It is a truth, universally acknowledged, that once you become pregnant, everyone starts to judge you. Target cashiers have told me that using the Dallas Cowboys pacifier I was purchasing would all but turn my baby into a serial killer. (Was it the team or the pacifier itself? I was too afraid to ask.) I offended a friend when I joked that we'd only be buying products for our child endorsed by Einstein... Baby Einstein, that is. I upset a co-worker because I was eating a roast beef sandwich and drinking a Coke. Mama needs her beef! And I can't even imagine all the uproar that will ensue when I tell people that my approach to vaccines is "SHOOT 'EM UP!"
But I expected all of this. What I didn't expect was the incredulity people expressed when I told them I wanted my husband to be involved with the feeding of our child, even if it meant we'd be supplementing with formula.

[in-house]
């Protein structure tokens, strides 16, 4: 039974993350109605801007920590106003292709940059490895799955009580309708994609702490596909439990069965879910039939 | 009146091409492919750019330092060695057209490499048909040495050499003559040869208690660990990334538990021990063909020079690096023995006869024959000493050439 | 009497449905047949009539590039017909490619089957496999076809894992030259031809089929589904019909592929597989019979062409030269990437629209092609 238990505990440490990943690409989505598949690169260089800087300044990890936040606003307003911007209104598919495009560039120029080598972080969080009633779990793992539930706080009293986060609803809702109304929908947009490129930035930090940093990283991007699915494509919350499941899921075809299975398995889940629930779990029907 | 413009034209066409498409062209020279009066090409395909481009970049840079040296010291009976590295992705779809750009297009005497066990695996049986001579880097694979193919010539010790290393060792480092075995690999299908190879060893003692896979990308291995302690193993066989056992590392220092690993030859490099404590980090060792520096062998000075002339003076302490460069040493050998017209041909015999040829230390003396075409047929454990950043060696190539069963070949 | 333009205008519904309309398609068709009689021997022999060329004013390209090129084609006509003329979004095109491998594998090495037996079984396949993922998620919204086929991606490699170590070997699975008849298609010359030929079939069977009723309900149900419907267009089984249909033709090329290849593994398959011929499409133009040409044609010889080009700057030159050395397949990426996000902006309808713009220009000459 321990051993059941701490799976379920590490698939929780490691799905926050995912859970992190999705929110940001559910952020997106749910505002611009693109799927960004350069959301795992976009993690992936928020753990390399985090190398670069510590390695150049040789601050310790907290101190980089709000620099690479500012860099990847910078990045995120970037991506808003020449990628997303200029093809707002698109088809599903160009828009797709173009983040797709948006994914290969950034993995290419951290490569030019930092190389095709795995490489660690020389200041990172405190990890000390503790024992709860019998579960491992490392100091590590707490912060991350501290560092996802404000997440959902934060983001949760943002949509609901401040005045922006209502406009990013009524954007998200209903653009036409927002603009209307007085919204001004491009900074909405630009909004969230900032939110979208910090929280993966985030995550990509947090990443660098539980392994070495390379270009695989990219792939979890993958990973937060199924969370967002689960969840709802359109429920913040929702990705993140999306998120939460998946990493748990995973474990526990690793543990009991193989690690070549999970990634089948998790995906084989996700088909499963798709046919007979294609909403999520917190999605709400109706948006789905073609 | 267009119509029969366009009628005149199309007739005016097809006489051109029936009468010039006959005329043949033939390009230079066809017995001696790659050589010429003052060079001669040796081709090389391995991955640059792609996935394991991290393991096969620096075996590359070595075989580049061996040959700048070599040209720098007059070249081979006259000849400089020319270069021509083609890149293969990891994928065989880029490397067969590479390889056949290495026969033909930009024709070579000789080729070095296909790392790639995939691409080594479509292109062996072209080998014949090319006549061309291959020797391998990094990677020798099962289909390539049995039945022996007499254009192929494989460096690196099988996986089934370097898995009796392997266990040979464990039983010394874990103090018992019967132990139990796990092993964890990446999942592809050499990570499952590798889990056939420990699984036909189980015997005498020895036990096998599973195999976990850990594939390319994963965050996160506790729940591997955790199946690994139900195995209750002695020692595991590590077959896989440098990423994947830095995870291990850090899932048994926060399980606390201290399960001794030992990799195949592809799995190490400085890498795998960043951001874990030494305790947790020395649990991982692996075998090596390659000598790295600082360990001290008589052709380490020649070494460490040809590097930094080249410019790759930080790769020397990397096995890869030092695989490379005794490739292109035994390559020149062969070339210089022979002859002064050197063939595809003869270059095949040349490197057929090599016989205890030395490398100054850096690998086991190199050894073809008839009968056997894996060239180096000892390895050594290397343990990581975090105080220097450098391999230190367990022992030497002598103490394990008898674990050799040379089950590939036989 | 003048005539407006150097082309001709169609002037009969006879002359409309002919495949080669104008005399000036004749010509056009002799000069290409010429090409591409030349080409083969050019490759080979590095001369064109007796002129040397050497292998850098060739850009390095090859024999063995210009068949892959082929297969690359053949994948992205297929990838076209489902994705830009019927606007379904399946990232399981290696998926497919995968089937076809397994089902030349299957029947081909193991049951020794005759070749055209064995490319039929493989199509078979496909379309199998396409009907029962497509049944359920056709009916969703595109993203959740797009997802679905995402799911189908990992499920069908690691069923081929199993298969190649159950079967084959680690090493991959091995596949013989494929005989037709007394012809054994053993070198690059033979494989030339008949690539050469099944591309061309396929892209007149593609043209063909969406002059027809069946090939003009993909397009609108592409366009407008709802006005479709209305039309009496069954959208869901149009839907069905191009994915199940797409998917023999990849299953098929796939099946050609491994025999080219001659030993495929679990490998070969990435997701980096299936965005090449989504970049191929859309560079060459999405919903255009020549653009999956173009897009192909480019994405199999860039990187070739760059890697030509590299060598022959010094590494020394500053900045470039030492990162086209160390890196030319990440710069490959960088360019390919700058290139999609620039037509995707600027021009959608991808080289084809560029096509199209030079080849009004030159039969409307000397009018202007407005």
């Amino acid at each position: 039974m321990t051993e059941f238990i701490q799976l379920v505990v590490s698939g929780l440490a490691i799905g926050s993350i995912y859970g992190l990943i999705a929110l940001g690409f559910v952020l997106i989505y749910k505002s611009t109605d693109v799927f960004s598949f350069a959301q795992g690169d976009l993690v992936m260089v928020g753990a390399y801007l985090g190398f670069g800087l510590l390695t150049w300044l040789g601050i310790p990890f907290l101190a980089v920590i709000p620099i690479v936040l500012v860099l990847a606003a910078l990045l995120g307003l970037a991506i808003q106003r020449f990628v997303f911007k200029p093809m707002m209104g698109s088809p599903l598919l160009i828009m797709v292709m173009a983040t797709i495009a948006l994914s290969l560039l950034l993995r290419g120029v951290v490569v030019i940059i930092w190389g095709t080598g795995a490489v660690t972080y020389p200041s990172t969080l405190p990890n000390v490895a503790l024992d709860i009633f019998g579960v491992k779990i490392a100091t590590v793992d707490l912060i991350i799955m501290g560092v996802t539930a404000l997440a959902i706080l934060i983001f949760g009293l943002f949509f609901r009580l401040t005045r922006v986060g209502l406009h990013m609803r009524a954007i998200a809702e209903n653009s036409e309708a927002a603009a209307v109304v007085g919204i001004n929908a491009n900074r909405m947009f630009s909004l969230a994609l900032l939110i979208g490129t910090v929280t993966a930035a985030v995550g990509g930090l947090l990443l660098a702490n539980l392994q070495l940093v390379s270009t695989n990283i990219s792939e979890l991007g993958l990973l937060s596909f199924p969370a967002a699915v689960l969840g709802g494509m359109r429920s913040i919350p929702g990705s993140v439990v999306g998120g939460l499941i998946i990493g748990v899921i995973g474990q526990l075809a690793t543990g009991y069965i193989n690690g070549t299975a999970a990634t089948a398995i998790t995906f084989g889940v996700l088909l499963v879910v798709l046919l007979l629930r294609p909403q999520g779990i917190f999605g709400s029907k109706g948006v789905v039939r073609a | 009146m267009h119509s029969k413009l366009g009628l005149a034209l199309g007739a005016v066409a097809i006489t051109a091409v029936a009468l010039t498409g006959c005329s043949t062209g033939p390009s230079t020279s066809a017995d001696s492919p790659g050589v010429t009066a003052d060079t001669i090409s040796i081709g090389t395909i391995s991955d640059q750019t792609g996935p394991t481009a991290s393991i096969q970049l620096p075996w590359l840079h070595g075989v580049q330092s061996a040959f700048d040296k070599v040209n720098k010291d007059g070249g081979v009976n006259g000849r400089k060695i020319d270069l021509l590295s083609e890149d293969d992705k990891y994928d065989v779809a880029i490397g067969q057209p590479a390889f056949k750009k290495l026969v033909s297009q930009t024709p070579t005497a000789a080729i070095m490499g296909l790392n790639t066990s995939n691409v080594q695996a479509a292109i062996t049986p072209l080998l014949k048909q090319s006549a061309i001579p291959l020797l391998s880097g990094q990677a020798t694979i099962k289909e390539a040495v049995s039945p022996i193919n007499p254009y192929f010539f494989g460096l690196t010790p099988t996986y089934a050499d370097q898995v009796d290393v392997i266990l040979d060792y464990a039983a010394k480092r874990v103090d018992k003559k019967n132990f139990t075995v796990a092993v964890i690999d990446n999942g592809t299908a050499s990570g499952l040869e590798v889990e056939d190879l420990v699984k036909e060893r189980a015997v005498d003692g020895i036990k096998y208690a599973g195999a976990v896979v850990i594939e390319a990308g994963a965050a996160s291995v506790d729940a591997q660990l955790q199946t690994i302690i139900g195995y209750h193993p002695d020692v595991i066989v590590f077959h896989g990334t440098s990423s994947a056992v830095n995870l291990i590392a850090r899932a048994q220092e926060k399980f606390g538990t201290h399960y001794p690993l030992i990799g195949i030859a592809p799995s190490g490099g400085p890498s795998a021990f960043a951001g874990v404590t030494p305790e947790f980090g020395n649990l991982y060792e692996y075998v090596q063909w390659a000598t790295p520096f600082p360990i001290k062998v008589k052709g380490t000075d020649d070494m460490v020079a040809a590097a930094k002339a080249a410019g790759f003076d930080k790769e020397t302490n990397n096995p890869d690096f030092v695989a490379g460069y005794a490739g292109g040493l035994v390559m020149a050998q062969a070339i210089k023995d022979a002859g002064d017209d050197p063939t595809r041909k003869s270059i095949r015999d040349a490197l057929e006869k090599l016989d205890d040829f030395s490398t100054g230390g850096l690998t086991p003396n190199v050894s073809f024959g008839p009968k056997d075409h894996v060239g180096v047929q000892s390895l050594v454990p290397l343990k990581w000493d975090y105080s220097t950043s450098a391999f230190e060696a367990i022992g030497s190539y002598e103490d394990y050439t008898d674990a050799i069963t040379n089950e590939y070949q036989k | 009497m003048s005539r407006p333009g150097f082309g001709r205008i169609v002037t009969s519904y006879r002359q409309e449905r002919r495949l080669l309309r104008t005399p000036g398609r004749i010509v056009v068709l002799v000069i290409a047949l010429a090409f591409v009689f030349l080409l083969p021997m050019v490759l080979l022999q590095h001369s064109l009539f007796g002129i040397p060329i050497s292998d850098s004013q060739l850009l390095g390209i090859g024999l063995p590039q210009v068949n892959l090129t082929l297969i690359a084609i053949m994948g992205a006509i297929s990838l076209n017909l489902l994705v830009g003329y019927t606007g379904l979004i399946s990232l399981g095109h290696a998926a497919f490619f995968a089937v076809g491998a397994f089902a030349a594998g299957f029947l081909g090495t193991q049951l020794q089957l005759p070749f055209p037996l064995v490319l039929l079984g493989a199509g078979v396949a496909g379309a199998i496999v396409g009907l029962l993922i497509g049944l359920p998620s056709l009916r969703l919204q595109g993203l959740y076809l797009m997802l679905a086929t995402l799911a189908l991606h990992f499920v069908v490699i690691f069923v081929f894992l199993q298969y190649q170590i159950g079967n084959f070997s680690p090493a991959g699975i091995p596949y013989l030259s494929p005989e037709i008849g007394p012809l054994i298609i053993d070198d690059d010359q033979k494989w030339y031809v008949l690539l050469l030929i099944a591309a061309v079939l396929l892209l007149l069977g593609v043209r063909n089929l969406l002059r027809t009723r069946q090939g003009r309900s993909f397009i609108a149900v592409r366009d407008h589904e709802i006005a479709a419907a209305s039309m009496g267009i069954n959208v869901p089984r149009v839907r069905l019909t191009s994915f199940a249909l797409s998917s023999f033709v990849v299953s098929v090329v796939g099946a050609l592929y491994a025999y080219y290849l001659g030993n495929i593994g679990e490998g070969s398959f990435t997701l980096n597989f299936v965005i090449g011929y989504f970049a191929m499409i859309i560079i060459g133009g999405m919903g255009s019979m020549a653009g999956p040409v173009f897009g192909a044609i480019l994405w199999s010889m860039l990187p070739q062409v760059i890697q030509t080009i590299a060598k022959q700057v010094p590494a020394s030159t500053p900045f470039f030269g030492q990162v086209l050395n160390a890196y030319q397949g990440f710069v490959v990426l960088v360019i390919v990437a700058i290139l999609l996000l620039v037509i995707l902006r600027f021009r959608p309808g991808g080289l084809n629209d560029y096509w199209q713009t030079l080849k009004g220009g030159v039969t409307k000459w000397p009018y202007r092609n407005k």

This decision has nothing to do with me shirking my duties as a parent. And it's not a way to somehow coerce my husband into more late nights than are his due. I just really want him to share in the fun of feeding time. When It Comes To Parenting, Give Dad A Chance
I am the oldest of eight children, and my mom breastfed us all, except for my younger brother. He was born three months premature with Down's syndrome and, as we would discover later, autism. Noah spent the first two months of his little life in the hospital and I wasn't even allowed to hold him until he was a month old. Because the birth and delivery were so difficult for my mom, Noah was fed formula. And while this was not my mother's first choice, it did mean that all his older siblings (all seven of us) got to share in feeding time. When he finally came home, my siblings and I literally fought over who got to give Noah his bottle.